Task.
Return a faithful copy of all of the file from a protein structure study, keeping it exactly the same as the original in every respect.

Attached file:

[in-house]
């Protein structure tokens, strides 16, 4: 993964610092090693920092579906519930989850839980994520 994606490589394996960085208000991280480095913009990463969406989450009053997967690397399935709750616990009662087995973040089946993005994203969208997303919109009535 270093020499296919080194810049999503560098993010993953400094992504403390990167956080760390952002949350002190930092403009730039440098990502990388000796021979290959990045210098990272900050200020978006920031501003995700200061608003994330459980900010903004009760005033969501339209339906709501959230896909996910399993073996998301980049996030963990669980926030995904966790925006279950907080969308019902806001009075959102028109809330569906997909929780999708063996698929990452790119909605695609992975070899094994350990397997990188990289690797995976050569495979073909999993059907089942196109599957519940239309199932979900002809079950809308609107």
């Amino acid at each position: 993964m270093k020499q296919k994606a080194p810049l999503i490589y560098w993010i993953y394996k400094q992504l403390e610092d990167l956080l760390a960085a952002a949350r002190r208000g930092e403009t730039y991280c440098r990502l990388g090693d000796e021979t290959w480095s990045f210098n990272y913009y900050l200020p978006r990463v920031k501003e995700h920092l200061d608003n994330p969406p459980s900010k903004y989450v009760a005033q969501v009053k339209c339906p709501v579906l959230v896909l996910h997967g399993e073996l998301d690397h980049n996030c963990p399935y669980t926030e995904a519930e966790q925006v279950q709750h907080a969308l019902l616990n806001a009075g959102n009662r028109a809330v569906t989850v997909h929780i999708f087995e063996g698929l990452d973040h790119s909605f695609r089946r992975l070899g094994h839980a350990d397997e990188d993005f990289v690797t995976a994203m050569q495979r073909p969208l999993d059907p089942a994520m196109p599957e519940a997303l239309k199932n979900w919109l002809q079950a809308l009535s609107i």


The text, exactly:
[in-house]
């Protein structure tokens, strides 16, 4: 993964610092090693920092579906519930989850839980994520 994606490589394996960085208000991280480095913009990463969406989450009053997967690397399935709750616990009662087995973040089946993005994203969208997303919109009535 270093020499296919080194810049999503560098993010993953400094992504403390990167956080760390952002949350002190930092403009730039440098990502990388000796021979290959990045210098990272900050200020978006920031501003995700200061608003994330459980900010903004009760005033969501339209339906709501959230896909996910399993073996998301980049996030963990669980926030995904966790925006279950907080969308019902806001009075959102028109809330569906997909929780999708063996698929990452790119909605695609992975070899094994350990397997990188990289690797995976050569495979073909999993059907089942196109599957519940239309199932979900002809079950809308609107």
């Amino acid at each position: 993964m270093k020499q296919k994606a080194p810049l999503i490589y560098w993010i993953y394996k400094q992504l403390e610092d990167l956080l760390a960085a952002a949350r002190r208000g930092e403009t730039y991280c440098r990502l990388g090693d000796e021979t290959w480095s990045f210098n990272y913009y900050l200020p978006r990463v920031k501003e995700h920092l200061d608003n994330p969406p459980s900010k903004y989450v009760a005033q969501v009053k339209c339906p709501v579906l959230v896909l996910h997967g399993e073996l998301d690397h980049n996030c963990p399935y669980t926030e995904a519930e966790q925006v279950q709750h907080a969308l019902l616990n806001a009075g959102n009662r028109a809330v569906t989850v997909h929780i999708f087995e063996g698929l990452d973040h790119s909605f695609r089946r992975l070899g094994h839980a350990d397997e990188d993005f990289v690797t995976a994203m050569q495979r073909p969208l999993d059907p089942a994520m196109p599957e519940a997303l239309k199932n979900w919109l002809q079950a809308l009535s609107i």